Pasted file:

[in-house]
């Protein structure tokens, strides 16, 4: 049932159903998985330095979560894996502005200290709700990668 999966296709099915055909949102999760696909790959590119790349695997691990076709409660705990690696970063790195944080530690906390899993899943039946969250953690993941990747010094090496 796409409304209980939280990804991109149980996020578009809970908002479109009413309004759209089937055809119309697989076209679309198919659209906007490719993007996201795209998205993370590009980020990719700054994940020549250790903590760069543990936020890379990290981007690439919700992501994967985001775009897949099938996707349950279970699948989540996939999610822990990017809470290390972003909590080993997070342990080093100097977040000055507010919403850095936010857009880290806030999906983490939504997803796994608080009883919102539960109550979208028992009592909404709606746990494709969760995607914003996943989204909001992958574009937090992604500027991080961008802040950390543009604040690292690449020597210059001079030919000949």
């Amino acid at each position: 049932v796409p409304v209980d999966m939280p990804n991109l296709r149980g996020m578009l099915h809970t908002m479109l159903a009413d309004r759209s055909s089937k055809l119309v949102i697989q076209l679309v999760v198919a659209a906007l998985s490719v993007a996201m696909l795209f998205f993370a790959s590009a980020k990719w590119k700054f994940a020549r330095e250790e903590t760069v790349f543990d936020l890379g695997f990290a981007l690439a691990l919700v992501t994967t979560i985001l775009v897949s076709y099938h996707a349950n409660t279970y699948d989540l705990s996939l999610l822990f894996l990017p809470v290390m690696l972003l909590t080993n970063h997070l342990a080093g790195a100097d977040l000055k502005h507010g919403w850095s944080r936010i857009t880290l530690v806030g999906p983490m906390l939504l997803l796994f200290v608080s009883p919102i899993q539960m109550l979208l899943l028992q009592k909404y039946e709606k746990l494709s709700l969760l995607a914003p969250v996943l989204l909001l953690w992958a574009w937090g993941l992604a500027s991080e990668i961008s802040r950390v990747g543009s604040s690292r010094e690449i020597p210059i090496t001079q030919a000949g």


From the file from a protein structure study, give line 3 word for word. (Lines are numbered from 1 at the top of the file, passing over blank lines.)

């Amino acid at each position: 049932v796409p409304v209980d999966m939280p990804n991109l296709r149980g996020m578009l099915h809970t908002m479109l159903a009413d309004r759209s055909s089937k055809l119309v949102i697989q076209l679309v999760v198919a659209a906007l998985s490719v993007a996201m696909l795209f998205f993370a790959s590009a980020k990719w590119k700054f994940a020549r330095e250790e903590t760069v790349f543990d936020l890379g695997f990290a981007l690439a691990l919700v992501t994967t979560i985001l775009v897949s076709y099938h996707a349950n409660t279970y699948d989540l705990s996939l999610l822990f894996l990017p809470v290390m690696l972003l909590t080993n970063h997070l342990a080093g790195a100097d977040l000055k502005h507010g919403w850095s944080r936010i857009t880290l530690v806030g999906p983490m906390l939504l997803l796994f200290v608080s009883p919102i899993q539960m109550l979208l899943l028992q009592k909404y039946e709606k746990l494709s709700l969760l995607a914003p969250v996943l989204l909001l953690w992958a574009w937090g993941l992604a500027s991080e990668i961008s802040r950390v990747g543009s604040s690292r010094e690449i020597p210059i090496t001079q030919a000949g």